Solid wood construction and Bozeman-built appeal in more affordable and streamlined designs.
Intimate-feeling playing experience. Nice neck. Easy to play. Body shape well suited to austere appointments.
Fundamental build quality good, but detail-level work could be much improved.
Gibson's history is rich with acoustic instruments built to be accessibly priced. The company's beloved and underrated B series guitars from the '60s, for instance, used laminate mahogany sides to make them more attainable. Even the legendary J-45 began as a relatively affordable model—cleverly using that beautiful sunburst finish to conceal less-than-perfect spruce pieces that were in short supply around World War II.
For most of recent history, Gibson's acoustics occupied more rarified upmarket territory—largely leaving the mid-price business to their Asia-built Epiphone Masterbilt instruments, Taylor and Martin's Mexico-built entry-level flattops, and a revolving cast of overseas manufacturers.
It's easy to understand Gibson's reticence to enter the mid-price acoustic game with a Gibson-branded guitar. It's a brutally competitive market: Asia-built instruments leverage lower manufacturing overhead to ape more expensive American inspirations, while legacy American brands offer less luxuriously ornamented guitars built with alternative and laminate woods—often in facilities in Mexico. With the Generation Collection of acoustics, Gibson chose a middle path to the mid-price market. Rather than move production to Mexico or overseas, or use laminates or wood composite materials, the Generation guitars are built with solid woods in the same Bozeman, Montana, facility that makes the company's top-shelf flattops. That means the guitars are pretty austere and more expensive than a lot of the mid-price competition. In fact, you could argue that the highest-priced members of the Generation series, the $1,599 G-Writer and $1,999 G-200, are not mid-priced at all. Yet the G-00 and G-200 offer a compelling playing experience, and each model is built with a side port (which Gibson calls the Player Port) that enables a subtly more intimate means of relating to each guitar's dynamic potential. For this review we looked at the two models that bookend the Generation Collection: the G-00 and G-200.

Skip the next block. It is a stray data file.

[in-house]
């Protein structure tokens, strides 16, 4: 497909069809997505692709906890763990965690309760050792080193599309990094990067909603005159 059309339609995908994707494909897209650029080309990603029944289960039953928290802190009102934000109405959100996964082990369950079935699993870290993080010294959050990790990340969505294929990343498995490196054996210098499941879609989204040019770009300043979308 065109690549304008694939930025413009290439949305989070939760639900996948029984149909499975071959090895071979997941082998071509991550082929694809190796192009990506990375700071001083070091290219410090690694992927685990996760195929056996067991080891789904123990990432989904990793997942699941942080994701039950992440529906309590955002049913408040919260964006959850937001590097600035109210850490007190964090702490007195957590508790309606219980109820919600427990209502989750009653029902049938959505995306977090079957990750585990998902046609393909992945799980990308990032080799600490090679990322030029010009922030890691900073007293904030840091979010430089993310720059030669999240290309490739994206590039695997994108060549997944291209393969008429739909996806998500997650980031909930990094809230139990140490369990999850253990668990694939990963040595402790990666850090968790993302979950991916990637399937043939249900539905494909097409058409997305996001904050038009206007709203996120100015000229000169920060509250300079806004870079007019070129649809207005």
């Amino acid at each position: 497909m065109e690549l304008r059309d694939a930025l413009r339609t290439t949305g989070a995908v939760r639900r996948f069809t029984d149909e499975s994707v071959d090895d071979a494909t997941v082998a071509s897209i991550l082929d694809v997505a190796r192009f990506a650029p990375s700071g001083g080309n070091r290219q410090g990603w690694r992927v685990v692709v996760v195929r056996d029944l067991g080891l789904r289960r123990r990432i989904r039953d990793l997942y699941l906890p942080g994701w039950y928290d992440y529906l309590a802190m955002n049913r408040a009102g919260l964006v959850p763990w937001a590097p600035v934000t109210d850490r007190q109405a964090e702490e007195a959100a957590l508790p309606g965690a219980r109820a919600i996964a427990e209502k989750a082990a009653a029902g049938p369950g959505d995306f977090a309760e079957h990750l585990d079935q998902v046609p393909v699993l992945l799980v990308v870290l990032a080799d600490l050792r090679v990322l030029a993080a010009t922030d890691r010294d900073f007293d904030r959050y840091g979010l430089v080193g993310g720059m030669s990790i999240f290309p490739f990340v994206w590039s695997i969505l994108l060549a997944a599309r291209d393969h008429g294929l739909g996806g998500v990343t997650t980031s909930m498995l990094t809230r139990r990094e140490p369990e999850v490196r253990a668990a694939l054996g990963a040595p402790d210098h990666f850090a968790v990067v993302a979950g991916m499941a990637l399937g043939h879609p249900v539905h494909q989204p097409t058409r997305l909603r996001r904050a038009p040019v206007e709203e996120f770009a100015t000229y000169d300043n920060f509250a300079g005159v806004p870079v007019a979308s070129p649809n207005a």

G-00: A Baby with Big Personality
For many players, this author included, the Gibson L-00 is a magical little instrument. Not only does it conjure images of Bob Dylan shattering folk convention circa '65 with his very similar Nick Lucas model, but it's one of those flattops that, when built right, occupies a sweet spot between power and sensitivity. They are fantastic fingerstyle instruments, and the Generation Collection incarnation of the L-00, the G-00, is particularly well suited for that task.